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“Flexibility is the biggest shift in American working conditions since the five-day workweek,” says Carol Evans, president of Working Mother Media.

Ms. Evans understands the priceless value of flex time for modern working mothers. Their lives are more complicated. They’re trying to support their families. Not only financially, but with endless work that nobody sees, and emotional investment that perhaps only a mother can understand.

This is all before commuting to the office and sitting down at your desk to concentrate on a full list of things to do. That’s why she launched National Flex Day a couple of years ago.

I applaud Ms. Evans for standing up for working mothers in hopes of winning some relief for them by challenging employers to recognize the value to themselves and their employees of “flex” and offering it as a company benefit.

Flex time is where employees take their work home for a portion of the week and are trusted to perform the way they would in the office, or better.

It is commonly understood that employees respond with loyalty and greater productivity when the company they work for shows it cares about them and actually tries to address issues affecting their lives.

Unfortunately, Ms. Evans and many like her are fighting a tough battle. Many employers who went ahead and developed a flex program are calling their workers back to the office. Evidently, it is a hard benefit to keep in place because managers have more managing to do if they are dealing with people who are remote.

That may be true, but in this day and age where every type of digital communication device is available to your 4-year-old, the argument doesn’t really hold water.

Management may be placing their personal convenience (having you nearby) above your frenetic situation. It’s especially maddening when the person next to you is hiding behind a computer screen playing Candy Crush. But, he’s in the office and that’s what matters.

This is where I pull to the side of the road and got off.

I understood the need to support my family, absolutely. But not at the expense of a happy family life, and, in all honesty, not just to fulfill the ambitions of my employer.

When you have kids your life changes. In fact, it doesn’t look anything like it used to. Fitting work into space it used to occupy feels like trying to squeeze back into those size 5’s.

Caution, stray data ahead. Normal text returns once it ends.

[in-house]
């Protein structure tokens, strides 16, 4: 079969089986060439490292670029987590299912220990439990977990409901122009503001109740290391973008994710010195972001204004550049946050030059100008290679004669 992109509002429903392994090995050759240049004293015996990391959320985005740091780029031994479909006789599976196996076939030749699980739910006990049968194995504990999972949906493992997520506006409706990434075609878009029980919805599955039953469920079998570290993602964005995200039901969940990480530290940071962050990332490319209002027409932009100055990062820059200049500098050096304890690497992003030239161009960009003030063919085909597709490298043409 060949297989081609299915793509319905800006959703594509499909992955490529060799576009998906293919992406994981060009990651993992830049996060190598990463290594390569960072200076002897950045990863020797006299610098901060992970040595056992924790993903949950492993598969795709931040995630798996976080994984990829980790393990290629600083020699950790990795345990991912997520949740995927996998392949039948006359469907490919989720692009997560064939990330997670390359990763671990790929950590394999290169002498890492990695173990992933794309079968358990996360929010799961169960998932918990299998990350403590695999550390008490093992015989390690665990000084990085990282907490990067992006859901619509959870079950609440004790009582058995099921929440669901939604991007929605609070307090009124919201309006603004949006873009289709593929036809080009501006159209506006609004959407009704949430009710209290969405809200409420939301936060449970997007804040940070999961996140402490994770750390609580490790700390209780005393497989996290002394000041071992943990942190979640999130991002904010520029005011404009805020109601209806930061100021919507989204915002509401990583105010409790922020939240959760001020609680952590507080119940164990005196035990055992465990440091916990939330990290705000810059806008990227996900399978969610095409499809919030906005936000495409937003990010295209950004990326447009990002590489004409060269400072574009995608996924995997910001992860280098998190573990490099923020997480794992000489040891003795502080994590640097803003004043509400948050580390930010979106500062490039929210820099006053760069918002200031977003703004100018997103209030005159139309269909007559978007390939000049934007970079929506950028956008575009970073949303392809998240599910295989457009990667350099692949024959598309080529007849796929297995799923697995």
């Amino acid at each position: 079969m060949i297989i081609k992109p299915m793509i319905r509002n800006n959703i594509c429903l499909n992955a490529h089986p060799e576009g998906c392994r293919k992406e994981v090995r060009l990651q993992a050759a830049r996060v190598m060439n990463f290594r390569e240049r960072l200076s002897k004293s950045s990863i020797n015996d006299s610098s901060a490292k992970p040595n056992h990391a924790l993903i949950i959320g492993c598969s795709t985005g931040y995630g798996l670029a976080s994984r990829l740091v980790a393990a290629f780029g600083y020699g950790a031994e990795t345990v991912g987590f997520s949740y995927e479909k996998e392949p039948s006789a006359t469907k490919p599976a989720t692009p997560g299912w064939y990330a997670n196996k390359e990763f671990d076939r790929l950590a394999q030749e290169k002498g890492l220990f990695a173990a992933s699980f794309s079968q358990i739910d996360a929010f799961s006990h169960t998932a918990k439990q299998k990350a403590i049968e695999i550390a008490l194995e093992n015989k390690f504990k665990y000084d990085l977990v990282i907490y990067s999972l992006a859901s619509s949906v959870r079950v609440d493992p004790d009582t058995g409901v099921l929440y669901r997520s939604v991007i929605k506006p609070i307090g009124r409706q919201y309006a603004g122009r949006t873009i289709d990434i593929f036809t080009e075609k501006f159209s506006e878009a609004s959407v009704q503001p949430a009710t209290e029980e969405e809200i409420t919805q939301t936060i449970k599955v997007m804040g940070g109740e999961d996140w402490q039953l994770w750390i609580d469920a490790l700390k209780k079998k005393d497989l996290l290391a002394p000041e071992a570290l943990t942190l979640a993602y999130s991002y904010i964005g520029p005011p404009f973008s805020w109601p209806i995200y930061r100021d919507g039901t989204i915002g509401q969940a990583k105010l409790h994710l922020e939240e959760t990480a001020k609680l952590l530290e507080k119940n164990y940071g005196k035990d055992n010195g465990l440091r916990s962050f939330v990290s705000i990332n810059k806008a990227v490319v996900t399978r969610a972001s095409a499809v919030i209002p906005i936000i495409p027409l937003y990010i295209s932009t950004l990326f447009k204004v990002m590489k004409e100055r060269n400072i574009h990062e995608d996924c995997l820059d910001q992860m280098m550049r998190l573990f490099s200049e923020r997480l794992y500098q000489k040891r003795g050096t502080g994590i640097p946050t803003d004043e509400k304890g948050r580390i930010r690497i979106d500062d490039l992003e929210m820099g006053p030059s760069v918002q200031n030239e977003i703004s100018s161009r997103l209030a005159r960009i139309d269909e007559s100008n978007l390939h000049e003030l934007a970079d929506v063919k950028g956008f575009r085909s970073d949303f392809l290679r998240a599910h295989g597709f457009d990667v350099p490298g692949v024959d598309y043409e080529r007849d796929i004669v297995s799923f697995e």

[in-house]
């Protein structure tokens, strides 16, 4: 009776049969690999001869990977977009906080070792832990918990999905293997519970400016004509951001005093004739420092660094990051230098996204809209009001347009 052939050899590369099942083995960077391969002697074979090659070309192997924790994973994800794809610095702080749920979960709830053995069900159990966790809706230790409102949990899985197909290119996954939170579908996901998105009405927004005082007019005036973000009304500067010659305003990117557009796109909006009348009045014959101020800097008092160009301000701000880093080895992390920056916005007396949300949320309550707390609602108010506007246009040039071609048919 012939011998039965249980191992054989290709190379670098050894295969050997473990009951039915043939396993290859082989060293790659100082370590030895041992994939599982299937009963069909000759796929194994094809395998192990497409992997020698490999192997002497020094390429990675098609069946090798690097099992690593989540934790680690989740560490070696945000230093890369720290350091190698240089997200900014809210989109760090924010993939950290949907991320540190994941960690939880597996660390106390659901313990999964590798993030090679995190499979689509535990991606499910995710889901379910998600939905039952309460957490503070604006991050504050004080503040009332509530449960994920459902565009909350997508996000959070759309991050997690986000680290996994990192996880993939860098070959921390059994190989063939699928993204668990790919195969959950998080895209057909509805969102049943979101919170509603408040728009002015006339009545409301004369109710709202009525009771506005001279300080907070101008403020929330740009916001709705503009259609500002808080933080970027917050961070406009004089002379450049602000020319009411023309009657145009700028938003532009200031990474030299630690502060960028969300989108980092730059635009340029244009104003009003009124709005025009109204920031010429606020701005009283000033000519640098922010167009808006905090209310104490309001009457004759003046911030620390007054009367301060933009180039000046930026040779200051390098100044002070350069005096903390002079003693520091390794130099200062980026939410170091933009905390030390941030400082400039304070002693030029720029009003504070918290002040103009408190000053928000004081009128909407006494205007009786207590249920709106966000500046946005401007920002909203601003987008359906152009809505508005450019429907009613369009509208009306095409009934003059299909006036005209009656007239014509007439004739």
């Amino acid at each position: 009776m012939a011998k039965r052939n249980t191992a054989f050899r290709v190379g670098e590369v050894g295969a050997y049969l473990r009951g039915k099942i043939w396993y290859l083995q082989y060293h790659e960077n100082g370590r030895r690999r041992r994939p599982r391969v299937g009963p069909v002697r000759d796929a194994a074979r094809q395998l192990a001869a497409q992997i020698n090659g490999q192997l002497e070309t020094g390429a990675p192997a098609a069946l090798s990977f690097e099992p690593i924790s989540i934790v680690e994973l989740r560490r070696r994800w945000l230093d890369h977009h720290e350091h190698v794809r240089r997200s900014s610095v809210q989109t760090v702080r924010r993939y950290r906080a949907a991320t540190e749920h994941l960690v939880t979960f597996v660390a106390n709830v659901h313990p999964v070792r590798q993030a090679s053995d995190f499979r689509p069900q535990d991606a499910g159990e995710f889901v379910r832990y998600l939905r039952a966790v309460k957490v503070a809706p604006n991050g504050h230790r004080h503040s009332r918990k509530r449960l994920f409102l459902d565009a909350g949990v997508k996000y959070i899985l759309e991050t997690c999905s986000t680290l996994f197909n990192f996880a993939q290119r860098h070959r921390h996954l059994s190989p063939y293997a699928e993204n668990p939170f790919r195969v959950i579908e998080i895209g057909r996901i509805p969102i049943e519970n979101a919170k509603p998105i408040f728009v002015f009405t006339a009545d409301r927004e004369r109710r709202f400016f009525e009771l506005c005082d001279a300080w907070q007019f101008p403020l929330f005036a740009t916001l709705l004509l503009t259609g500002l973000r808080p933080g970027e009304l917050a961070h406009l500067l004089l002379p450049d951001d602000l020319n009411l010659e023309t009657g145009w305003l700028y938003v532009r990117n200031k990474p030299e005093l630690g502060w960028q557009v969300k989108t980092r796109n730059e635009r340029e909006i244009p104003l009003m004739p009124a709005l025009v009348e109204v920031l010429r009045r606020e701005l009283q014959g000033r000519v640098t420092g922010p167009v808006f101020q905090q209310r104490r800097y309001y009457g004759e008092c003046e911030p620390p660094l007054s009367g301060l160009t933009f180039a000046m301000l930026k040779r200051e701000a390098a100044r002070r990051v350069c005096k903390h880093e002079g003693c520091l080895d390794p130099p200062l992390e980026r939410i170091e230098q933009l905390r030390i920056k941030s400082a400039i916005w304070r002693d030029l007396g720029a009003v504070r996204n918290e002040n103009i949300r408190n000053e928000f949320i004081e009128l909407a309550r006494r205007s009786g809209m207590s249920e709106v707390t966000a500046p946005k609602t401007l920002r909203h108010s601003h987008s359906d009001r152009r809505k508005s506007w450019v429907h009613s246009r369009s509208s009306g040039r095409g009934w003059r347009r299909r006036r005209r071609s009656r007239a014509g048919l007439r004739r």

It can be a huge effort especially if your heart isn’t in it because you don’t love going to the job as you used to.

If your employer doesn’t seem interested in helping to make life manageable by offering time flexibility, take heart, you can do better.

I love going to work. Time flexibility was my number 1 objective when I started looking for something else to do and found the perfect solution.

Not only did I find time, I discovered passion, and abilities I never thought I had, like growing my own small business successfully.

Best of all, I got away from the rat race and was really able to watch the kids growing up. That is true contentment.

I started a weekend business and transformed lack of time and flexibility from a problem to one of my greatest assets.

It completely changed my life by not having to wake up every day wondering how I was going to steal a little time from somewhere to take care of everything on my plate.

It went from being “flexibility starved” to feeling grateful for the abundance of time and flexibility in my life. Now that is a change for the better.

In my business, every day is National Flex Day, because it is simply the nature of it.

Time is everything. After all, what else is there?

I can help you attain it by offering the exact roadmap I use to run a successful weekend business.

The Princess Tea Party business is fun, flexible, and lucrative. Now, with nearly 20 years of experience, I am helping other women achieve the same joy and satisfaction I have experienced by offering my “Business in a Box.” It is the exact road map I followed to start and operate a successful business made easy for those interested in the business for themselves. No prior business experience is necessary, and no franchise fees. Learn More Here

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